Managing compliance: Spotlight on MSDS and labels

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Courtesy of 3E Company

The world of chemical regulatory compliance is growing in complexity. For organizations evaluating, producing, storing, using or transporting products that contain regulated materials, accessing and understanding the information necessary to maintain the highest levels of compliance is no small or simple task.

As product sourcing and formulations proliferate and organizations expand into new markets on a global scale, initiatives such as the Globally Harmonized System of Classification and Labeling of Chemicals (GHS) and the Registration, Evaluation and Authorization of Chemicals (REACH) add to the challenge of staying current with compliance requirements, including the proper management of material safety data sheets (MSDS) and labels. In addition to maintaining compliance with ever-changing and increasing agency-driven requirements, consumers expect complete transparency and a commitment to producing greener products.

Varying implementation and requirement timelines for GHS and REACH are a constant challenge. Both regulatory initiatives mandate comprehensive document updates to achieve compliance. The volume impact of the proposed OSHA GHS rule is estimated at nearly 1 million documents (MSDS). As a result, corporate strategies for managing MSDS are or have undergone significant modification. Comprehensive inventory management and data management partnered with capable, compliant and timely MSDS authoring are critical components of a REACH- and GHS-compliant MSDS management program.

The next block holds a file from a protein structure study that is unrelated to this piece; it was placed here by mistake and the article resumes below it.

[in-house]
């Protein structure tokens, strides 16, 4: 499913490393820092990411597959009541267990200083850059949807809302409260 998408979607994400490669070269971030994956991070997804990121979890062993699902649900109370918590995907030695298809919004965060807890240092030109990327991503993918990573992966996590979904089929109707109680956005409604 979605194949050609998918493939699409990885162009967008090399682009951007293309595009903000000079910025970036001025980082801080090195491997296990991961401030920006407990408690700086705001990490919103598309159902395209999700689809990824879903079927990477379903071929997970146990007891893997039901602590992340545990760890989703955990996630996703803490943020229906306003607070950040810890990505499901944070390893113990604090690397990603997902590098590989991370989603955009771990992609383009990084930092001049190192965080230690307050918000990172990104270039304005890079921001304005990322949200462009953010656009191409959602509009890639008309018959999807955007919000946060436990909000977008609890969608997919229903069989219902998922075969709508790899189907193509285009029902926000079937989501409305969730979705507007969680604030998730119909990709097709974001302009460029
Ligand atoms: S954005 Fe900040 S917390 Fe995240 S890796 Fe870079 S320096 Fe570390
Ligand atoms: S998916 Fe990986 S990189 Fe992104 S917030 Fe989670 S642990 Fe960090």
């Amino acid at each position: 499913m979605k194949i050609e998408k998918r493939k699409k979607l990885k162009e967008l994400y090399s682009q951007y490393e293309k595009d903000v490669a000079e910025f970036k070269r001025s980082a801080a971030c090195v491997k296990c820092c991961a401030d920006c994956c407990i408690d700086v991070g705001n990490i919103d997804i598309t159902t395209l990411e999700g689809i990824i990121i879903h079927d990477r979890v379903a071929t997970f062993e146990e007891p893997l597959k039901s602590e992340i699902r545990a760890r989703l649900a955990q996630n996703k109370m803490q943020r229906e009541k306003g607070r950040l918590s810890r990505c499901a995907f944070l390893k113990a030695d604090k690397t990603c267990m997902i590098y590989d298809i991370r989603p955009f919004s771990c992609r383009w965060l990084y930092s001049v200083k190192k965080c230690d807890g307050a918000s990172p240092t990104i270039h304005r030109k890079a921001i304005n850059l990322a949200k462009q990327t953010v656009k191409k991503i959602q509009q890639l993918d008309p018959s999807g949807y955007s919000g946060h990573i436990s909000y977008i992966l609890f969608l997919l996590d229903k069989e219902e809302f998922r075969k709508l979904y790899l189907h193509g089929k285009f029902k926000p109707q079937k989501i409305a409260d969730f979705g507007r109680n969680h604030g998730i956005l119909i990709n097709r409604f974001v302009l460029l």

Accurate chemical inventory management is the cornerstone of any comprehensive MSDS management program. Under REACH, obtaining and maintaining raw material MSDS and the full composition of mixtures helps companies identify the category individual substances fall into: manufactured within the EU, imported into the EU or purchased from a supplier within the EU.

Companies also must identify each substance’s tonnage and current classification. An equally important necessity is access to and evaluation of comprehensive product and substance level information. The sources for this data are far from singular, and the expertise required to interpret and evaluate critical classification (i.e. hazard determinations) requires time and expertise.

While authoring accurate and compliant MSDS always has been a mission-critical obligation, the advent of REACH and GHS bring new challenges. For higher volume substances, the company must attach an exposure scenario to the MSDS. The exposure scenario describes how the chemical can be used in a safe manner, with no risk, for the intended use. The exposure scenario either can be for each of the substances in the chemical product or for the mixture as such. Companies should obtain the necessary overview of the REACH regulation as it stands today and dissect how it relates to their chemicals and their supply chain. Manufacturers, users and distributors should be aware of not only their own obligations, but also their obligations to downstream customers and employees.

Choosing the Right Tools

Many companies are realizing that implementing GHS and REACH compliance activities into their organizations is no easy task. However, there are tools available to help companies manage the increasingly complex and changing global chemical regulatory obligations associated with GHS and REACH.